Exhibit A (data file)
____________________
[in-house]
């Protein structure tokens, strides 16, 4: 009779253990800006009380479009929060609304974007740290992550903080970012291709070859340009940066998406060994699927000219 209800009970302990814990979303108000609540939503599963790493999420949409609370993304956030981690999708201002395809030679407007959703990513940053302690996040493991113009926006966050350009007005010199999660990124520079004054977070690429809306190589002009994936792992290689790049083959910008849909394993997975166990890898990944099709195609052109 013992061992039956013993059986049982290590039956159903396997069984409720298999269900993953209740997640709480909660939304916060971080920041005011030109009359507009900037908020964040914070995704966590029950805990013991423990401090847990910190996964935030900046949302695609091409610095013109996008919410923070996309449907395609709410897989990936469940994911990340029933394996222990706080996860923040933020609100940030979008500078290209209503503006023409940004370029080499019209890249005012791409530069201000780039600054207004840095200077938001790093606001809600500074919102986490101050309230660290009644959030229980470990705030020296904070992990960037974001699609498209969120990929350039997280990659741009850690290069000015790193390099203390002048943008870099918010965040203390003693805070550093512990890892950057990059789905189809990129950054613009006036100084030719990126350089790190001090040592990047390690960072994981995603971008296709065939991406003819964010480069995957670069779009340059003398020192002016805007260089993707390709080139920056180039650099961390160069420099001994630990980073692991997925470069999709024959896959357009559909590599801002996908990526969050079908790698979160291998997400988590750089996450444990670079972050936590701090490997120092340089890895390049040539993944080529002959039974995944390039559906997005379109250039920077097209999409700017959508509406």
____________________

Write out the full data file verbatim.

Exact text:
[in-house]
């Protein structure tokens, strides 16, 4: 009779253990800006009380479009929060609304974007740290992550903080970012291709070859340009940066998406060994699927000219 209800009970302990814990979303108000609540939503599963790493999420949409609370993304956030981690999708201002395809030679407007959703990513940053302690996040493991113009926006966050350009007005010199999660990124520079004054977070690429809306190589002009994936792992290689790049083959910008849909394993997975166990890898990944099709195609052109 013992061992039956013993059986049982290590039956159903396997069984409720298999269900993953209740997640709480909660939304916060971080920041005011030109009359507009900037908020964040914070995704966590029950805990013991423990401090847990910190996964935030900046949302695609091409610095013109996008919410923070996309449907395609709410897989990936469940994911990340029933394996222990706080996860923040933020609100940030979008500078290209209503503006023409940004370029080499019209890249005012791409530069201000780039600054207004840095200077938001790093606001809600500074919102986490101050309230660290009644959030229980470990705030020296904070992990960037974001699609498209969120990929350039997280990659741009850690290069000015790193390099203390002048943008870099918010965040203390003693805070550093512990890892950057990059789905189809990129950054613009006036100084030719990126350089790190001090040592990047390690960072994981995603971008296709065939991406003819964010480069995957670069779009340059003398020192002016805007260089993707390709080139920056180039650099961390160069420099001994630990980073692991997925470069999709024959896959357009559909590599801002996908990526969050079908790698979160291998997400988590750089996450444990670079972050936590701090490997120092340089890895390049040539993944080529002959039974995944390039559906997005379109250039920077097209999409700017959508509406």